Књиге и литература

Xavier Renegade Angel: Absurdist Comedy as a Master Class of Critical Irony and Humor

10. октобар 2023. Књиге и литература
1755 речи, ~8 минута читања


О аутору

Nemanja Kosić студент ОАС Англистике
Diary Ipad / Image by Edar from Pixabay




 Xavier Renegade Angel is an absurd comedy created by Vernon Chatman and John Lee. It follows Xavier, the show’s protagonist, and a self-proclaimed metaphysical seeker, as he makes his way around the world seeking vengeance for his parents’ murder, while also looking for the answers to life’s biggest questions. Chaos follows  wherever he goes as he tries to enlighten those he meets and attempts to fix what he perceives as problems, often resulting in the complete destruction of everything around him, sometimes including reality itself. His delusions of grandeur combined with the hostility of the world around him make for a show that is filled with seemingly nonsensical moments and bizarre events. Although this is what has made the show highly unique, it is likely one of the reasons for its relatively small following. It premiered on Adult Swim on November 4, 2007, and ran until April 16, 2009. During its short run, the show saw minimal success, and was generally overlooked. It was not until the late 2010s that the show would garner a cult following through the sharing of internet memes, as well as the frequent reposting of the show’s episodes on numerous streaming websites. Through the use of shocking imagery and absurd situations that the characters are put in, it achieves a grotesque blend of classic adult swim comedy with a unique twist.


Methodology/Theoretical Framework

  When one studies the philosophy of the absurd, one comes to the conclusion that the absurd comes from man’s attempt, or even need, to understand and attribute meaning to the universe, or the thought that there is some sort of order in it. Therefore, the absurd depends on the man as much as it depends on the world. The show itself mocks those who claim to be aware of a higher purpose, through its protagonist, along with many other characters. As philosophers such as Camus and Sartre (despite their differences) exclaim, the universe is completely indifferent to man, and attempting to find any sort of order within it is futile. In this sense, the creators of the show utilize this philosophy related to the absurdity of human existence, and embrace the universe’s indifference to the utmost extreme, putting its characters in bizarre situations to great comedic effect, ridiculing the belief that anyone has any idea about the purpose of humanity in the grand scheme (or lack thereof) of the universe. Furthermore, the show implements irony in its many forms to achieve a comedic effect, but also as a tool for criticism, while also using many of the characters as a parody of kinds of people common in the time that the show was conceived (although they are relatively common now as well). Irony itself can be seen as an infringement on the Gricean maxim of quality, i.e. that the contributions to a discourse should be something that is true. This infringement could affect what is said directly, or invert its normally perceived inferences. Although the definition of what irony specifically is can be somewhat irresolute, this one should suffice for the purpose this paper seeks to achieve. The show’s combination of absurdity along with a bombardment of wordplay requires a firm grasp on the English language. Along with many contextual clues and jokes that are easy to miss, the show’s niche status, which it retains to this day, becomes easily understandable. A deeper dive into the show’s protagonist, his appearance, some of the show’s repeating sequences, as well as other actions and events will help further emphasize why the show achieves its goal in a unique way.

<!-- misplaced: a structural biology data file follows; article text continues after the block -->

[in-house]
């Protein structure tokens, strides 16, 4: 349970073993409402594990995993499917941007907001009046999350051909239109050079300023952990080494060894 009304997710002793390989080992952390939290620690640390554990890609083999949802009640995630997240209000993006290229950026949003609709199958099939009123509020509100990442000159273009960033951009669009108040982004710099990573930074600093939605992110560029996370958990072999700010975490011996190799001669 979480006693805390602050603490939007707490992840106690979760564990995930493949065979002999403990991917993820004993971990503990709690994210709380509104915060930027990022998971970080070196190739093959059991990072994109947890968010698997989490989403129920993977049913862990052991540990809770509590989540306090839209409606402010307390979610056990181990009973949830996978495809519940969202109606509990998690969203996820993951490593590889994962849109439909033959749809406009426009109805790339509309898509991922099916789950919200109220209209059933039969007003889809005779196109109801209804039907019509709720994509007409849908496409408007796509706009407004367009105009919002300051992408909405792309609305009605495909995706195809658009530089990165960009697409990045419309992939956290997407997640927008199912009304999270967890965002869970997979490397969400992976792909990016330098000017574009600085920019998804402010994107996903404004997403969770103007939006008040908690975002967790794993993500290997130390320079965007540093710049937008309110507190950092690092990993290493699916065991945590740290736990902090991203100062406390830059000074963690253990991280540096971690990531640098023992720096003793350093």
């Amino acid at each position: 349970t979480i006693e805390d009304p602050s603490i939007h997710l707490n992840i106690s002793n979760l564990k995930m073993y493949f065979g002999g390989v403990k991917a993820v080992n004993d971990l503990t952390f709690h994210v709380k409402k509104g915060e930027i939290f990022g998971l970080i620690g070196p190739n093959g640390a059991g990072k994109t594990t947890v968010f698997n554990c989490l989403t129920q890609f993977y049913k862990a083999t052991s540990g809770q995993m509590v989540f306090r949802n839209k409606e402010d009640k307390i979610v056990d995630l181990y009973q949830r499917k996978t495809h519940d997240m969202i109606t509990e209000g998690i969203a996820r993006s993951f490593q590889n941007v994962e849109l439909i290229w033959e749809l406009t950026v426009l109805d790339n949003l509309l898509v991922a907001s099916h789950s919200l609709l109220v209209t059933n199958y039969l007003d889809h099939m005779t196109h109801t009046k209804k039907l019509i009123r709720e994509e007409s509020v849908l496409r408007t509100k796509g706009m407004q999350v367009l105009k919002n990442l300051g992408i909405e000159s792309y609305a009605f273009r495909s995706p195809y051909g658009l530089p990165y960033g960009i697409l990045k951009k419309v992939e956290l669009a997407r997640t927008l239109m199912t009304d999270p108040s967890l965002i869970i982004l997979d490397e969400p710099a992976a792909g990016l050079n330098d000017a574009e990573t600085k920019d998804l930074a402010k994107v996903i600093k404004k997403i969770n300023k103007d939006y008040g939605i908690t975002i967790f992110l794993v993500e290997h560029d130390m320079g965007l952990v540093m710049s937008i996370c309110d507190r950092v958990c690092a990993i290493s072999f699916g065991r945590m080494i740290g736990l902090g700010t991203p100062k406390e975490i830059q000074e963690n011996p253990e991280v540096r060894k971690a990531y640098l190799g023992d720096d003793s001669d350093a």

“I’m a Survivor, We’re a Dying Breed”- Xavier as a Walking Parody

  Xavier as the protagonist of the show has a very distinct and, to say the least, disturbing appearance. He is a faun-like creature with a snake for a hand, fur along his body, six nipples,  shaman memorabilia,  and even a beak. He represents an odd mixture of shamanistic cultures that blend into one caricature, all of this while somehow still bearing resemblance to a stereotypical surfer with his long blonde hair and way of speaking. His appearance gives the impression that he is an amalgamation of many cultures and beliefs, none of which fit in with each other, and instead end up looking like an incoherent mess. Notably, even his bodily anatomy contradicts his very being, as his legs are bent backwards, potentially symbolizing the fact that no matter how much he thinks he advances, he never really learns from his mistakes, and stays in one place, or even moves backwards. His highly spiritualistic attitude and imagery resembling that of Native American tribes, serves not to mock those beliefs, but to criticize the misappropriation of said beliefs, as the show, among other things, takes a stab at new-age mysticism and gurus, of which Xavier is essentially a parody of, and how blindly following and blending cultures and values without any thoughtful consideration leads to something much more akin to discord than enlightenment; and discord is what follows every single thing Xavier does throughout his journey as a self-proclaimed metaphysical seeker on a path of vengeance.

The Desert Musings